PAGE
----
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We help adventure-seekers plan and book their dream Kilimanjaro trek

Hey, I’m Mark. Welcome to my guide on hiking Mount Kilimanjaro.

My aim is to provide free and inspiring advice to help you prepare for an amazing Kilimanjaro trekking experience.

mark and ema

I started this website in 2013 after climbing Kilimanjaro for the first time. Since then, over 5 million people have visited the site, and my guidebook, Mount Kilimanjaro: Trekkers Guide to the Summit, has been downloaded over 10,000 times.

On this page, I cover everything you need to know about Mount Kilimanjaro and how to prepare for your summit attempt.

So stick around, pop the kettle on, and let’s get started!

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Plan your Kilimanjaro trek

This is the local guiding company I've vetted and recommend.

Kilimanjaro FAQs

How difficult is Kilimanjaro?

How hard you find Kilimanjaro is relative to your personal experience and fitness.   Although it doesn’t require any technical climbing or mountaineering skills, research shows that the high altitudes on Kilimanjaro negatively affects around 50% of hikers. This said, it's a much easier summit than mountains like Aconcagua, Elbrus and Everest.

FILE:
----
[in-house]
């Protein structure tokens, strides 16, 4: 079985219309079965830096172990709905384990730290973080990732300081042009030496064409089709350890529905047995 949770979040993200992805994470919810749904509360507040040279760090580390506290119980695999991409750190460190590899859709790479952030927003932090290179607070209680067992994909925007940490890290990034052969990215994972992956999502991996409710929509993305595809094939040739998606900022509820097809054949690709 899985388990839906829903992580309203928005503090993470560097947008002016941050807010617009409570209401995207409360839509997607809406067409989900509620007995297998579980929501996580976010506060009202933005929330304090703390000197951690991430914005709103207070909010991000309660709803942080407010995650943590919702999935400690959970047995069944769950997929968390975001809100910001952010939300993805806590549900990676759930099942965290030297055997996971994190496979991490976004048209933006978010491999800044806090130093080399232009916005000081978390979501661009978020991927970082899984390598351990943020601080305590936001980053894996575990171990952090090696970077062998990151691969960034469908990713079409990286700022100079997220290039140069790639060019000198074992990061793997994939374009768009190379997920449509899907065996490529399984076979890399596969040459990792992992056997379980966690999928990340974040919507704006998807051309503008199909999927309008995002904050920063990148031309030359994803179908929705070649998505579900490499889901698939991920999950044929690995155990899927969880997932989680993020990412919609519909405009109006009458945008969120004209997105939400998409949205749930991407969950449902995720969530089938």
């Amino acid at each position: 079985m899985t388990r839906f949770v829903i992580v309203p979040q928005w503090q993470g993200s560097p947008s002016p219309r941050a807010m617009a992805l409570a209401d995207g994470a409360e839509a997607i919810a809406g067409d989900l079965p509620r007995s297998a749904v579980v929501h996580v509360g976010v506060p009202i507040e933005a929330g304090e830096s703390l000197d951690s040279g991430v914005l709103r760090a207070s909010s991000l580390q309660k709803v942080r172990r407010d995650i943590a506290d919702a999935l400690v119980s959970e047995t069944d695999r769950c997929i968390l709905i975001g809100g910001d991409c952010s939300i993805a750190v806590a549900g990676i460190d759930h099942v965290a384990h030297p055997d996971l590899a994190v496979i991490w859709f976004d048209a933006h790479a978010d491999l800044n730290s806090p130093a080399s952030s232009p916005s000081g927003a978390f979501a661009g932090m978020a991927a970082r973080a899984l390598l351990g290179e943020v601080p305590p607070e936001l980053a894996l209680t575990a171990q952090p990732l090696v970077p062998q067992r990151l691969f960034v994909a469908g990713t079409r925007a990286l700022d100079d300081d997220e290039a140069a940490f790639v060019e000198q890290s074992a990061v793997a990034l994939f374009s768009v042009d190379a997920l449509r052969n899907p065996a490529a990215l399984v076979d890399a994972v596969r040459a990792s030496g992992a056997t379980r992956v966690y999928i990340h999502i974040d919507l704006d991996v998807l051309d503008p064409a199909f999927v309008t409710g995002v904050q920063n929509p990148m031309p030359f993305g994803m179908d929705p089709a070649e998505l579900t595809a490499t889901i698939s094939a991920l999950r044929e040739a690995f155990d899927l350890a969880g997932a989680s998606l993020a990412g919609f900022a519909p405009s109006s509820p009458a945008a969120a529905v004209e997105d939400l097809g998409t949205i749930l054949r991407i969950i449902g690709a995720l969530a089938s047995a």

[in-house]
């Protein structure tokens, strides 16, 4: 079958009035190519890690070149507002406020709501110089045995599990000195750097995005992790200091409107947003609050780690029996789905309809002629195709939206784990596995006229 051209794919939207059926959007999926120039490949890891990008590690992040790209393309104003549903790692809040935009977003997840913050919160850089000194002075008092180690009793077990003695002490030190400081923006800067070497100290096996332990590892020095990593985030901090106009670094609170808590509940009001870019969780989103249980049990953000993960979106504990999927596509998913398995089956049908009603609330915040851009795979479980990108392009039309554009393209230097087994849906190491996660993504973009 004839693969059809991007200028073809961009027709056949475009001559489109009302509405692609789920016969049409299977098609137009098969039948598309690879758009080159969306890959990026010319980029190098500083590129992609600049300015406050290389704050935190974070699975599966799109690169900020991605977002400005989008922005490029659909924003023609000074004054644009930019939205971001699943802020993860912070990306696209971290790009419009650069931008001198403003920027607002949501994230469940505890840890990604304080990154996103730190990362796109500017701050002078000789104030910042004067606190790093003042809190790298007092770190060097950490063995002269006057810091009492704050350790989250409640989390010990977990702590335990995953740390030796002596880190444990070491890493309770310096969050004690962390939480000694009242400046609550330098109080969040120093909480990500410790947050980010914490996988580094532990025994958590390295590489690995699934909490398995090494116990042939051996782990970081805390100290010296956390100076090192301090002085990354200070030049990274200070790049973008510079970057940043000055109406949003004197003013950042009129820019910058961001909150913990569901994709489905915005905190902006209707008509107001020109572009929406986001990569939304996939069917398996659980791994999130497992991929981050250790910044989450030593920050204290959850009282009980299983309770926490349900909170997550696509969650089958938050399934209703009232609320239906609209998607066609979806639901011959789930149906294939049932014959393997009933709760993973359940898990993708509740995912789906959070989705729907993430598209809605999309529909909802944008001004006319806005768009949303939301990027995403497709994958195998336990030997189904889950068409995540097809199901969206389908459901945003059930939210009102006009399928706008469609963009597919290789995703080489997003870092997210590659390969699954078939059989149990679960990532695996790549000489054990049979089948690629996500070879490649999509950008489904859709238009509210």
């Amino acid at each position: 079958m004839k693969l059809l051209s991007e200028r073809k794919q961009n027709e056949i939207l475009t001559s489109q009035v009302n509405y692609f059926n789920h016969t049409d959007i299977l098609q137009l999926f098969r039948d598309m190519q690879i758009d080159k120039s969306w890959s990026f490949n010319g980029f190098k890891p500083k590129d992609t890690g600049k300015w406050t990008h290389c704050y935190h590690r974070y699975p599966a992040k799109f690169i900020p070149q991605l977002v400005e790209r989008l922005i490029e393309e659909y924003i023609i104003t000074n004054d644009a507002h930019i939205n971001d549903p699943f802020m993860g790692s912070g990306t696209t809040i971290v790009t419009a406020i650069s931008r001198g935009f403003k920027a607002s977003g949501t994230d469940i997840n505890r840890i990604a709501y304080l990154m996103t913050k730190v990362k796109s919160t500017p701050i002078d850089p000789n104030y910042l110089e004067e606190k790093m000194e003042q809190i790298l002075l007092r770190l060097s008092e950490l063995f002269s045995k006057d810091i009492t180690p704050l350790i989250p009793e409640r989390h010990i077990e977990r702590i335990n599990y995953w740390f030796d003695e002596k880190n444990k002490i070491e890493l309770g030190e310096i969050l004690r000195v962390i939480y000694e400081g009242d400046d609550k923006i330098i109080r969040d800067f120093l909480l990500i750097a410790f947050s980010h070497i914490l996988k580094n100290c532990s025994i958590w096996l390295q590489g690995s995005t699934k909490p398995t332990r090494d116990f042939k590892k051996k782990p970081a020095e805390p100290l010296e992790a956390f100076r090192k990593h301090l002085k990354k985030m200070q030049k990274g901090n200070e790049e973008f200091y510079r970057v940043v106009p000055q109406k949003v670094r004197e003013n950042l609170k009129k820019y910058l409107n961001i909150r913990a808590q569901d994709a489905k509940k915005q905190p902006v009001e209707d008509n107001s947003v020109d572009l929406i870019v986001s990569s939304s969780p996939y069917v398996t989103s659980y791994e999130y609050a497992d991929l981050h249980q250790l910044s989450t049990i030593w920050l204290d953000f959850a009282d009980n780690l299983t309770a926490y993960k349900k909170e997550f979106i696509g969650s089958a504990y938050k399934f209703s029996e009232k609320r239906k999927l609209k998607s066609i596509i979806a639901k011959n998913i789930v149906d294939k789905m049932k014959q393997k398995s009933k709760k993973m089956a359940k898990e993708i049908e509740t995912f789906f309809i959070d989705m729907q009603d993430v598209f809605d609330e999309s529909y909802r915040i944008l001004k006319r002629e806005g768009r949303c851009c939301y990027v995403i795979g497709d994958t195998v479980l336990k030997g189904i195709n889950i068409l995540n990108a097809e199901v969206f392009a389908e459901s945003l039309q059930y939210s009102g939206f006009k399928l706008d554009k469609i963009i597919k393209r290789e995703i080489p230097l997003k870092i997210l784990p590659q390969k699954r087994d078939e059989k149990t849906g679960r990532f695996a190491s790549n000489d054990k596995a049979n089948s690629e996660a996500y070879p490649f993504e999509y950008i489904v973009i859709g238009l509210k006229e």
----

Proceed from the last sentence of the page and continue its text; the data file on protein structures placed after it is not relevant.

Anyone with the right level of fitness and mental determination can climb Kilimanjaro. 

The success rate for Kilimanjaro averages 70-80% across all routes with 30, 000 -50,000 people attempting the climb each year. 

For inspiring stories and preparation information see my article can a beginner climb Kilimanjaro?


Mt Kilimanjaro Overview: Why is Kilimanjaro famous?

Mount Kilimanjaro is the highest mountain on the African continent and the tallest free-standing mountain in the world.  By free-standing, or non-massif, I mean it is not part of a mountain range. 

It is situated in the Northern part of Tanzania, in the Kilimanjaro National Park. It covers an area of 100 kilometres long and 65 kilometres wide.

The mountain is a dormant volcano that is comprised of three volcanic cones, Shira, Kibo (on which Uhuru summit stands) and Mawenzi.

Kibo is classified as dormant but not extinct. The last major eruption from Kibo occurred 350,000 years ago. The last volcanic activity happened 200 years ago and resulted in today’s ash pit (visible from Uhuru Peak).

Read more about Kilimanjaro's formation and eruption history.

Mount Kilimanjaro Peaks

The height of Mount Kilimanjaro is 5,895m or 19,341 feet, and its main summit is called Uhuru Peak. To put Mt Kilimanjaro’s height into perspective, Mount Everest stands at 8,848 meters (29,029 feet) – just over 2,950 meters higher.